On Friday, April 13, 2012 4:52:01 PM UTC-7, AnimeGamer wrote:
 

... reposting dance videos from Japanese video site Nico Douga with permission from each individual dancer to do so.

He also needs to get permission from the copyright holders of the music used in the videos.

Following the suspension of his 'Treetopfan' channel he immediately created another YouTube channel '3topfan' in violation of YouTube's terms of service that prohibits persons who have had a channel suspended due to copyright claims from creating another account.  This is in addition to his 'Treetopfun' (which he also operates in violation of the aforementioned terms of service) that has a number of videos with music that I doubt he has permission to use.

Re: Misuse of YouTube's DMCA Takedown System AnimeGamer 4/14/12 8:34 AM
The music is a whole different can of worms in and of itself. If I remember how VOCALOID song copyright works from what I heard from the CEO of Crypton (the creator of many popular VOCALOID voice banks, including Hatsune Miku) at Anime Expo 2011, any of the VOCALOID songs fall under Fair Use provided that they are not for profit. They have a system in Japan for artists who use the VOCALOID program to get their songs copyrighted under Crypton (ie. Piapro). VOCALOID dance covers make up about 90% of the 1.1k videos he has uploaded.

The gray area is when dancers use non-vocaloid songs, as those are subject to removal by the song holders - (ie, Japanese artists such as AKB48, Morning Musume, C-ute, etc.) He has in the past removed videos featuring songs from these artists because of copyright claims, or had the songs changed to VOCALOID song covers.

3topfan was probably created out of frustration of having his channel continually shut down by the troll. Treetopfun has been active for quite some time before the shut downs.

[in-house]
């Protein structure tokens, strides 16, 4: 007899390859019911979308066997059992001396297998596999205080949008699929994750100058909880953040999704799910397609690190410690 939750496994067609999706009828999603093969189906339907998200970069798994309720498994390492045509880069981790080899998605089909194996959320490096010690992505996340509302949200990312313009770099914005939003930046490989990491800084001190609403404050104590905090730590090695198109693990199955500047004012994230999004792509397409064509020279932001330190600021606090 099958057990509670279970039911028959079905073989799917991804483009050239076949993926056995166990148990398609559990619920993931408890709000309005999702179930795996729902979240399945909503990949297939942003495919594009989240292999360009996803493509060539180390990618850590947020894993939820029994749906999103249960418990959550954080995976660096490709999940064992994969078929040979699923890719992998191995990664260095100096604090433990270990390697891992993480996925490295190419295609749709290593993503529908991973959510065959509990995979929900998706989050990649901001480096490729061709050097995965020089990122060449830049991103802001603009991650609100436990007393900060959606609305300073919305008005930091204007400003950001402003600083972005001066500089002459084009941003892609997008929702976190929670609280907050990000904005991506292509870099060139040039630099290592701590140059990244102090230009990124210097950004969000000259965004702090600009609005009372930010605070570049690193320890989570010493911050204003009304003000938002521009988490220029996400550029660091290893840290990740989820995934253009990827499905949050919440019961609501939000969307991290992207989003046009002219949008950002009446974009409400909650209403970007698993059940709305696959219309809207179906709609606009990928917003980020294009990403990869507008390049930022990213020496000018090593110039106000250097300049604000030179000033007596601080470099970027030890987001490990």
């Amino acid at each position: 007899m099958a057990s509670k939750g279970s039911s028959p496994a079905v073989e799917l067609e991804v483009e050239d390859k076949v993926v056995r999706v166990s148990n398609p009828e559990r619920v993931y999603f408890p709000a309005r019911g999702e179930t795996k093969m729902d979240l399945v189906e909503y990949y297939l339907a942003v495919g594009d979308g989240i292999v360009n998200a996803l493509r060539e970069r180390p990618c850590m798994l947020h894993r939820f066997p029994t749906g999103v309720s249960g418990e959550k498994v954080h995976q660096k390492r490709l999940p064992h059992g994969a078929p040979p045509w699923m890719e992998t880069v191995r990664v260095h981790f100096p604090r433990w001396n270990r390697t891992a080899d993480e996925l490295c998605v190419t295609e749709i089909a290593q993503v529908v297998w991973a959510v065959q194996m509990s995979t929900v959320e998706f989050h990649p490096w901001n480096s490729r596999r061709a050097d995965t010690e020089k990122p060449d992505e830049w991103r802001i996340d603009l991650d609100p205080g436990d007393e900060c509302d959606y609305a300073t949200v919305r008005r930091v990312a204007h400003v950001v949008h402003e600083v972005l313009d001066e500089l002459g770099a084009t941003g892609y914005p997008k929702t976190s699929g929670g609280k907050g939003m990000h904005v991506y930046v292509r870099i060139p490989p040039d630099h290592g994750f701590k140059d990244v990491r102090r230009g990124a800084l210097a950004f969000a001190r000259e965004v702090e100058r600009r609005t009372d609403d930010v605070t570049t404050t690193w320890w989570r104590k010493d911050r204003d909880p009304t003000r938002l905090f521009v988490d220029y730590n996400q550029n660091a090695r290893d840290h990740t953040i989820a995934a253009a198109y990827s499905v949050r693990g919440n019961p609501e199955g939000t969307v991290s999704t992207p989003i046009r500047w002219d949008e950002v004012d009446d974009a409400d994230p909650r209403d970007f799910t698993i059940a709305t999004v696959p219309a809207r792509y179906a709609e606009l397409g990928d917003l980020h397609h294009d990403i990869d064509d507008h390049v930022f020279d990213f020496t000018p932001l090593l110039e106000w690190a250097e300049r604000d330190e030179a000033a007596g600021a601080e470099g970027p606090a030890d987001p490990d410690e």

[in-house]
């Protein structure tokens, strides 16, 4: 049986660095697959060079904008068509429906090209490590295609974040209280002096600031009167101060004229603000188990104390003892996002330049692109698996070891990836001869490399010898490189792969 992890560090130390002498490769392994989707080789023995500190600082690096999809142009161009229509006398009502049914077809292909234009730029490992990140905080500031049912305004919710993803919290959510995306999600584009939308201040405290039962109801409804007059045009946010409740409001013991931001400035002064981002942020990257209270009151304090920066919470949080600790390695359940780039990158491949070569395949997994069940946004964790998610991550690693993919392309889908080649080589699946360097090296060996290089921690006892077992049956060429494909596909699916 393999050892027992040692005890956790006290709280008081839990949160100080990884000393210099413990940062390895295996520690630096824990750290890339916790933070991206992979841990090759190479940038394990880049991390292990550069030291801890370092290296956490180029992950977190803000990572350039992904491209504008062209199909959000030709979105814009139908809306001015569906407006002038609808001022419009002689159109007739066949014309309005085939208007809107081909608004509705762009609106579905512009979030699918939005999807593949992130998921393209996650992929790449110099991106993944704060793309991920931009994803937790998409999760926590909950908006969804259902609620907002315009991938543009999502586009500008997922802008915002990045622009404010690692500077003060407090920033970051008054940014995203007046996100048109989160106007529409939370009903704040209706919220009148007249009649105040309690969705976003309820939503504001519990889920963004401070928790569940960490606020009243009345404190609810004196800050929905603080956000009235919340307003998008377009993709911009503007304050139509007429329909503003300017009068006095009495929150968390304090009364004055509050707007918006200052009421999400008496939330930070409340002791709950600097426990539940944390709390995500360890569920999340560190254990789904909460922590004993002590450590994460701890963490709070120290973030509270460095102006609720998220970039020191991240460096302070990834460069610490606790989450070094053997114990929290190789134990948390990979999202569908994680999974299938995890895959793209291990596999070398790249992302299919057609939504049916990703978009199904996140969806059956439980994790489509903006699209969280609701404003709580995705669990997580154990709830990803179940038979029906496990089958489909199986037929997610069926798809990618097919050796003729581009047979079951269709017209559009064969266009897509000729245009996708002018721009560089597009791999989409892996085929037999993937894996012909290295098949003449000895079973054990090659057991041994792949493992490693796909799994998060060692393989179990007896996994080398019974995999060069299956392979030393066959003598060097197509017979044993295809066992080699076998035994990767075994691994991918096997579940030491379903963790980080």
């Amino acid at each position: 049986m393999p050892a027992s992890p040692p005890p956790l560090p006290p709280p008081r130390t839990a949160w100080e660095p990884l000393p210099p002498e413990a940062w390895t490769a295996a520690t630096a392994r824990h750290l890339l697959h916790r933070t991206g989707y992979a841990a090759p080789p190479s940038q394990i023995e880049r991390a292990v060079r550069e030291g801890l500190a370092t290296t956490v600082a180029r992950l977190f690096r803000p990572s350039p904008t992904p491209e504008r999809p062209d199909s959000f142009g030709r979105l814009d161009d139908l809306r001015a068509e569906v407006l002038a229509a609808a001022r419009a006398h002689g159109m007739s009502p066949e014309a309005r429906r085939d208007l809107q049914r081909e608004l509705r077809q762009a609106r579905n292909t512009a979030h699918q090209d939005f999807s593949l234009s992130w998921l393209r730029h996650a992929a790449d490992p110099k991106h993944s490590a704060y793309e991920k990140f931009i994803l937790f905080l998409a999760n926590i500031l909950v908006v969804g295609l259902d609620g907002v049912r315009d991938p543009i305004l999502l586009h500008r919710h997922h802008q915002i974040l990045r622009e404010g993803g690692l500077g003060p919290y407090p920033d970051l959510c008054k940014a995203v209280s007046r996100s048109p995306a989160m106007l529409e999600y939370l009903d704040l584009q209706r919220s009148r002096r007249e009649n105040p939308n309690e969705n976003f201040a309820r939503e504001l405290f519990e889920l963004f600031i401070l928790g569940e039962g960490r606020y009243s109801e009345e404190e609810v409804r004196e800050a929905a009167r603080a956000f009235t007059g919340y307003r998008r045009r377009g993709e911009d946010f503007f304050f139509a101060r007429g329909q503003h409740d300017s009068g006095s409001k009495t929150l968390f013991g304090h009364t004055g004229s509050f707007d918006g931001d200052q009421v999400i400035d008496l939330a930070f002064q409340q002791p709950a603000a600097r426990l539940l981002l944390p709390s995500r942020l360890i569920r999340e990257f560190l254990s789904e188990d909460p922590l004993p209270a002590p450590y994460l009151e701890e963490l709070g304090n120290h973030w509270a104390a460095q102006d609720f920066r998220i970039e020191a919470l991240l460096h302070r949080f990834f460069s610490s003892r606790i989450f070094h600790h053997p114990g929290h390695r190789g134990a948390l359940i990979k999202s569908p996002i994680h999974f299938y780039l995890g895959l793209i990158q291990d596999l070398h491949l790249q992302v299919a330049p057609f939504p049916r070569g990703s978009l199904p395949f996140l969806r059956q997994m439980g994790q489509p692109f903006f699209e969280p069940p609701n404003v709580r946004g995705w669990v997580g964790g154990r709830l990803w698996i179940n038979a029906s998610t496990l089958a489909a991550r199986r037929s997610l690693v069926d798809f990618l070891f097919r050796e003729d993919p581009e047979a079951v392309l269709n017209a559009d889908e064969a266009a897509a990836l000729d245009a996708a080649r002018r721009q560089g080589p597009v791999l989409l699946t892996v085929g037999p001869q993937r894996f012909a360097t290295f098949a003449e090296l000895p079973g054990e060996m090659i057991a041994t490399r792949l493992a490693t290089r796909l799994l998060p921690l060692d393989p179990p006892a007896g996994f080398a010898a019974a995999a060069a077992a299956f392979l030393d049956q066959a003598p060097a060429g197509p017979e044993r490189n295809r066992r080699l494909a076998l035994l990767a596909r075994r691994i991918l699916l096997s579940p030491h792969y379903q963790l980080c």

I don't know if you are a lawyer or speak lawyerese gbcali, so I don't know how the interaction between US Law and Japanese Law would work in this case. I suggest reading the VOCALOID article on Wikipedia for more information regarding the music.

Fact remains though that the main issue at hand (DMCA Copyright takedown abuse) is still unresolved, regardless of whatever happens to Treetopfan. This abuse can be done to any channel and to any user of YouTube with impunity, and there is no recourse other then to overload YouTube's Customer Service lines or break YouTube's ToS and create another channel.

Re: Misuse of YouTube's DMCA Takedown System 3h_WWWW 4/14/12 2:23 PM
Producers and singers have no problem with the songs he is currently using, as long as he doesn't use signed artist like Halsoy or barushe(as examples). And most Odomitte don't care as long as community only videos do not see YT. Very few wish to stay off YT all together. But with TTF being terminated now, one can assume he has had 4 different names place claimed against him within a short period(like 2 months). I know he had a claim from DO@RAT, Altaira Perez, and some producer; this means the new claim must have been done under a new name, unless YT policy has changed.